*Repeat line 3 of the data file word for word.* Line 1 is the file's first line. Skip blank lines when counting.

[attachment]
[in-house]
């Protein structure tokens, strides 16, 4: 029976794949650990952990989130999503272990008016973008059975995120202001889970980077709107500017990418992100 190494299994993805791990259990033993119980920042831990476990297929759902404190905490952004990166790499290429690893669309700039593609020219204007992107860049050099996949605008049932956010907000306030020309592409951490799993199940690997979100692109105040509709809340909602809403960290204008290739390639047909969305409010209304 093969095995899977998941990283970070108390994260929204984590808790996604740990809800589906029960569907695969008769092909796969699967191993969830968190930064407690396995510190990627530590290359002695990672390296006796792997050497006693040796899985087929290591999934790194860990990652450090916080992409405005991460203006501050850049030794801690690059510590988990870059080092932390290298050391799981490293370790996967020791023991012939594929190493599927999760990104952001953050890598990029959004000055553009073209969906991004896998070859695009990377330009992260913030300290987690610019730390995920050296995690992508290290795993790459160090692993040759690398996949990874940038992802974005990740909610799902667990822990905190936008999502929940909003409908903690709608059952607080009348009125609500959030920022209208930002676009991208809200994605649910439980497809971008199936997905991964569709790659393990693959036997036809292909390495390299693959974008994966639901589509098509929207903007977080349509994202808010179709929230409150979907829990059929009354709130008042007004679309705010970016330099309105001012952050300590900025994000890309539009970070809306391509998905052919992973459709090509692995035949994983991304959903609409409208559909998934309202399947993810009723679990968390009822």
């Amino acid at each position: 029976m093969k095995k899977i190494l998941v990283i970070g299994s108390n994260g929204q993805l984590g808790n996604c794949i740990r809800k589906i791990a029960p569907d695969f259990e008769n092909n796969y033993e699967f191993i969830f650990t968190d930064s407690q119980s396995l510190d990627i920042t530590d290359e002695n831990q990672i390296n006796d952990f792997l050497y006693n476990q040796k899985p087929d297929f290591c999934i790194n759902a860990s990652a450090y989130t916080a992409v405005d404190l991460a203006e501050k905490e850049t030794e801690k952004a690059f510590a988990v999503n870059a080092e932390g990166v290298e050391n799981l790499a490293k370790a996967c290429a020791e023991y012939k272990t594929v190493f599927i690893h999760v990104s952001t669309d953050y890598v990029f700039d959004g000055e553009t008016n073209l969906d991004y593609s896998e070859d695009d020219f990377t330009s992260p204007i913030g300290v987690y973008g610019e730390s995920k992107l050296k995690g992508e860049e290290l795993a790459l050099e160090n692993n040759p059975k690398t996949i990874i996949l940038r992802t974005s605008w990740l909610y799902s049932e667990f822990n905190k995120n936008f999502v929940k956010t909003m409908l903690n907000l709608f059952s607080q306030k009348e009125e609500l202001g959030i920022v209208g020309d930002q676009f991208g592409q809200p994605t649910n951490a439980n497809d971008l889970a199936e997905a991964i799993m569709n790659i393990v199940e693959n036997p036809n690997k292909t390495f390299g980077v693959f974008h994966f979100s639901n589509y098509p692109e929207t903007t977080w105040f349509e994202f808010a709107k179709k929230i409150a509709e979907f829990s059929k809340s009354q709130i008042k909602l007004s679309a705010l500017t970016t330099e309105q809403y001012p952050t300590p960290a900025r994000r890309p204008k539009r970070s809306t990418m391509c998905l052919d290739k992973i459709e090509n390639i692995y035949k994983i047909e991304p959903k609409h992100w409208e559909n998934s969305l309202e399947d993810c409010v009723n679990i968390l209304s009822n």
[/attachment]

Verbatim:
């Amino acid at each position: 029976m093969k095995k899977i190494l998941v990283i970070g299994s108390n994260g929204q993805l984590g808790n996604c794949i740990r809800k589906i791990a029960p569907d695969f259990e008769n092909n796969y033993e699967f191993i969830f650990t968190d930064s407690q119980s396995l510190d990627i920042t530590d290359e002695n831990q990672i390296n006796d952990f792997l050497y006693n476990q040796k899985p087929d297929f290591c999934i790194n759902a860990s990652a450090y989130t916080a992409v405005d404190l991460a203006e501050k905490e850049t030794e801690k952004a690059f510590a988990v999503n870059a080092e932390g990166v290298e050391n799981l790499a490293k370790a996967c290429a020791e023991y012939k272990t594929v190493f599927i690893h999760v990104s952001t669309d953050y890598v990029f700039d959004g000055e553009t008016n073209l969906d991004y593609s896998e070859d695009d020219f990377t330009s992260p204007i913030g300290v987690y973008g610019e730390s995920k992107l050296k995690g992508e860049e290290l795993a790459l050099e160090n692993n040759p059975k690398t996949i990874i996949l940038r992802t974005s605008w990740l909610y799902s049932e667990f822990n905190k995120n936008f999502v929940k956010t909003m409908l903690n907000l709608f059952s607080q306030k009348e009125e609500l202001g959030i920022v209208g020309d930002q676009f991208g592409q809200p994605t649910n951490a439980n497809d971008l889970a199936e997905a991964i799993m569709n790659i393990v199940e693959n036997p036809n690997k292909t390495f390299g980077v693959f974008h994966f979100s639901n589509y098509p692109e929207t903007t977080w105040f349509e994202f808010a709107k179709k929230i409150a509709e979907f829990s059929k809340s009354q709130i008042k909602l007004s679309a705010l500017t970016t330099e309105q809403y001012p952050t300590p960290a900025r994000r890309p204008k539009r970070s809306t990418m391509c998905l052919d290739k992973i459709e090509n390639i692995y035949k994983i047909e991304p959903k609409h992100w409208e559909n998934s969305l309202e399947d993810c409010v009723n679990i968390l209304s009822n």